Wild new arrivals at Riseholme College

As learners begin to flock back to their studies in Lincoln, Riseholme College is also welcoming a family of exotic new classroom residents.

The college, which specialises in agriculture, equine and animal management education and is part of Bishop Burton College, is expending its animal unit at its Showground campus.

The facilities, which opened up three years ago and complement the facilities at the Riseholme Park campus, already house more than 50 different species including marmosets, meerkats and exotic animals including reptiles and invertebrates.

From September, work will start on some new outdoor animal enclosures which will house species including wallaby and rhea.

Hands on learning at Riseholme

Clare Chaffe, Curriculum and Learning Manager for Animals, said; “After three years of growth, our animal collection has outgrown the space we have at the Showground Campus.

“I’m really excited about this new investment as it means our students will get a diverse range of practical hands-on experience with one of the most extensive ranges of animal species in the country.”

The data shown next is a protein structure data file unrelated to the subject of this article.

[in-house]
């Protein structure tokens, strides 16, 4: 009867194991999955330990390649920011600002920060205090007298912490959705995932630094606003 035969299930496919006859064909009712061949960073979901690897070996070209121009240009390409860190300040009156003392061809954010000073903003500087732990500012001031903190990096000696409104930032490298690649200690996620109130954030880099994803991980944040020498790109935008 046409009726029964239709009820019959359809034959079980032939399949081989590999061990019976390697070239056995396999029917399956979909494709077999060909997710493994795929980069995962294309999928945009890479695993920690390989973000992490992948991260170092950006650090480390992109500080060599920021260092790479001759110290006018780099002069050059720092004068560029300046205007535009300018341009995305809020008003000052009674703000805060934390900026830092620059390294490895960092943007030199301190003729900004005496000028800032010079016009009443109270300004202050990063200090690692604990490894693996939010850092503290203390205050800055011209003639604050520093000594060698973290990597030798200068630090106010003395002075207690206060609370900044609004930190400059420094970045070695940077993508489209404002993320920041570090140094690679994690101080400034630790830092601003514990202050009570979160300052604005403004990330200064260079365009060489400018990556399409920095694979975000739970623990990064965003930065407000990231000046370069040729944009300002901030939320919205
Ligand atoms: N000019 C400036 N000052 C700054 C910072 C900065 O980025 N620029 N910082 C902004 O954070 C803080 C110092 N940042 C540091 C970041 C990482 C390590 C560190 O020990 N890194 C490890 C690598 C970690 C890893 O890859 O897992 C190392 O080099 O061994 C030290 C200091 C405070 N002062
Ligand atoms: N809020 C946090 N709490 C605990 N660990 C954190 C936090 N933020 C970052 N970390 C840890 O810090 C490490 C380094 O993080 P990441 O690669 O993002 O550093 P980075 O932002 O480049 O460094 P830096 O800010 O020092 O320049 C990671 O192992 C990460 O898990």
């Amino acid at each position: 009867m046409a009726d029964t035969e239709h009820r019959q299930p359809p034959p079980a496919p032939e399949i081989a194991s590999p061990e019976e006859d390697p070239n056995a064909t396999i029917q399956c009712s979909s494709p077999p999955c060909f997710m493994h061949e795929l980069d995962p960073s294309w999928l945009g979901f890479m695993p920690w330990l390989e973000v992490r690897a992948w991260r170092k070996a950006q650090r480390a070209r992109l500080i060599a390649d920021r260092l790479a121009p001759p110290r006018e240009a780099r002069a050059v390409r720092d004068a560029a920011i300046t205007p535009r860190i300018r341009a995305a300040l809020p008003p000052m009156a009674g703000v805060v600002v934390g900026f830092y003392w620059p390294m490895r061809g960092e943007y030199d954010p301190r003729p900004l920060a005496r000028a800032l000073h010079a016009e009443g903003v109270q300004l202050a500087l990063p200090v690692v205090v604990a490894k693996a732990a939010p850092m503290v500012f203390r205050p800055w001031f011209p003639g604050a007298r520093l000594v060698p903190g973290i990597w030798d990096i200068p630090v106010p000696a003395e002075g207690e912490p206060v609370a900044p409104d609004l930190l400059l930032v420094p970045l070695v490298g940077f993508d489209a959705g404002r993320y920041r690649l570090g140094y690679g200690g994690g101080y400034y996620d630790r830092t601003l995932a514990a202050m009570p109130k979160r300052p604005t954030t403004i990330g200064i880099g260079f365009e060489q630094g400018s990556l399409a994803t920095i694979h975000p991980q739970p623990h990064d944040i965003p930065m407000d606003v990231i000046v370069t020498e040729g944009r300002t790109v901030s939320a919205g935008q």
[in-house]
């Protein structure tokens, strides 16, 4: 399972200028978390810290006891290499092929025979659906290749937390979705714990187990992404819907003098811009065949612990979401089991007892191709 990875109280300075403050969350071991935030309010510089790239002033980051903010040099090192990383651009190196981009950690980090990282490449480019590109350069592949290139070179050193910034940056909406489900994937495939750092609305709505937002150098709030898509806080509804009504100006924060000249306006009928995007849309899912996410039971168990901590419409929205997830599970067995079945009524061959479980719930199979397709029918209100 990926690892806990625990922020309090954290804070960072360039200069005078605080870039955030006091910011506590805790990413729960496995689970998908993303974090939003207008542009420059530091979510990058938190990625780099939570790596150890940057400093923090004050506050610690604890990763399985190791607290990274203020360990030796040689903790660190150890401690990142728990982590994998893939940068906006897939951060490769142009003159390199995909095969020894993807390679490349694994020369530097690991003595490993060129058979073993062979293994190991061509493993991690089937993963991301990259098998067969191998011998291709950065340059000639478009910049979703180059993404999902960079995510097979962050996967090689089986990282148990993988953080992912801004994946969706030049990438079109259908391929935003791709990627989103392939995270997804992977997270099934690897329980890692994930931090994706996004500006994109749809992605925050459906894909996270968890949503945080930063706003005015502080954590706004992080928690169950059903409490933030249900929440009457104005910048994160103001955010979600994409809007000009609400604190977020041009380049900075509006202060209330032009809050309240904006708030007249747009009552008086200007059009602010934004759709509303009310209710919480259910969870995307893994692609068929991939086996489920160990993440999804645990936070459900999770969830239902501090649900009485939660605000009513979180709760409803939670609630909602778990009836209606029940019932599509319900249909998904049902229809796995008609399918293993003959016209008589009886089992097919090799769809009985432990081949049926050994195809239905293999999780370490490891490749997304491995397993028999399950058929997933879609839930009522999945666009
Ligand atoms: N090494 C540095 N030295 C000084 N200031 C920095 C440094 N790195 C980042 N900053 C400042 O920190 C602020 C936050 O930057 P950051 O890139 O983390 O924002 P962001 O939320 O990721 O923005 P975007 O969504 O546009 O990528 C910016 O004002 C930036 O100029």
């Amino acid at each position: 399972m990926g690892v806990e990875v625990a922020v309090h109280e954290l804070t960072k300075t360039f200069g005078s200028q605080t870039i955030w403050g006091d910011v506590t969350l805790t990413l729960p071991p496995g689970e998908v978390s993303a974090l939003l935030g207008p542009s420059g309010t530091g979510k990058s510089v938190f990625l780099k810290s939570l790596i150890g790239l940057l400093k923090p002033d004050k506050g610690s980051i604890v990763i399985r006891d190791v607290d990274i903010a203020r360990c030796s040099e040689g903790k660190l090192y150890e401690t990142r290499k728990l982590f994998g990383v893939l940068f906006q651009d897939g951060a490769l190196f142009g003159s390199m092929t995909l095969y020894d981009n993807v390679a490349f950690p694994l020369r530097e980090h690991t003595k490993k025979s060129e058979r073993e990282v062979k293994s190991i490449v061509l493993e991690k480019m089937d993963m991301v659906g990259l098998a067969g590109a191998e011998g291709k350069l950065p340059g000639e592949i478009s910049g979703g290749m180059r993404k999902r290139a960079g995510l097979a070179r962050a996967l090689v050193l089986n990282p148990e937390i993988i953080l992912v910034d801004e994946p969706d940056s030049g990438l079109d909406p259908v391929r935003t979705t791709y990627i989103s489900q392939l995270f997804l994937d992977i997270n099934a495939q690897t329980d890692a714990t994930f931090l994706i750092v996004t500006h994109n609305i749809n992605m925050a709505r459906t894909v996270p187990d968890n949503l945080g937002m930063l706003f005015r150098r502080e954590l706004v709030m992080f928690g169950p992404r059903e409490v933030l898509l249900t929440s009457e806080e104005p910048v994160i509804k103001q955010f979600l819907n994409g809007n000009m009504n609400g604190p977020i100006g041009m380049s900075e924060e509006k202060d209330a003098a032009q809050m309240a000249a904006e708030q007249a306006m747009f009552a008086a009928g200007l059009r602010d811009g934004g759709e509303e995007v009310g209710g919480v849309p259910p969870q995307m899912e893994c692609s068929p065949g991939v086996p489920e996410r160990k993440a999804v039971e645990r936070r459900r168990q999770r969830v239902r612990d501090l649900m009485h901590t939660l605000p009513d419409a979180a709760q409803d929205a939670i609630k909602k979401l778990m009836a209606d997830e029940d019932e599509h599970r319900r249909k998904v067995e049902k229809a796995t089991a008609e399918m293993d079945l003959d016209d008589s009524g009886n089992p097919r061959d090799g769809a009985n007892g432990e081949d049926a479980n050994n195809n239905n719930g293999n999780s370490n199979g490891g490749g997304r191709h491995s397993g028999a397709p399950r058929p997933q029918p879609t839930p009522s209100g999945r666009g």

The revamp of the animal departments also extends into the curriculum, with more practical sessions and new modules planned for the new and returning students.

The animals department has been given an exiting expansion.

The new modules will equip students will a range of valuable skills including enrichment building, rope splicing, faecal sampling within the college’s state-of-the-art laboratories, and even vehicle maintenance.

Clare added; “We’ve worked with industry professionals to ensure that the skills our students learn in the classroom and as part of practical sessions are equivalent to industry best practice standards.

“This not only better prepares them for when they enter the workplace, but it also helps to make them much more employable – some 97% of our students last year went on to employment or further study after completing their courses with us. That’s the highest success rate in the region, and one of the highest in the country.”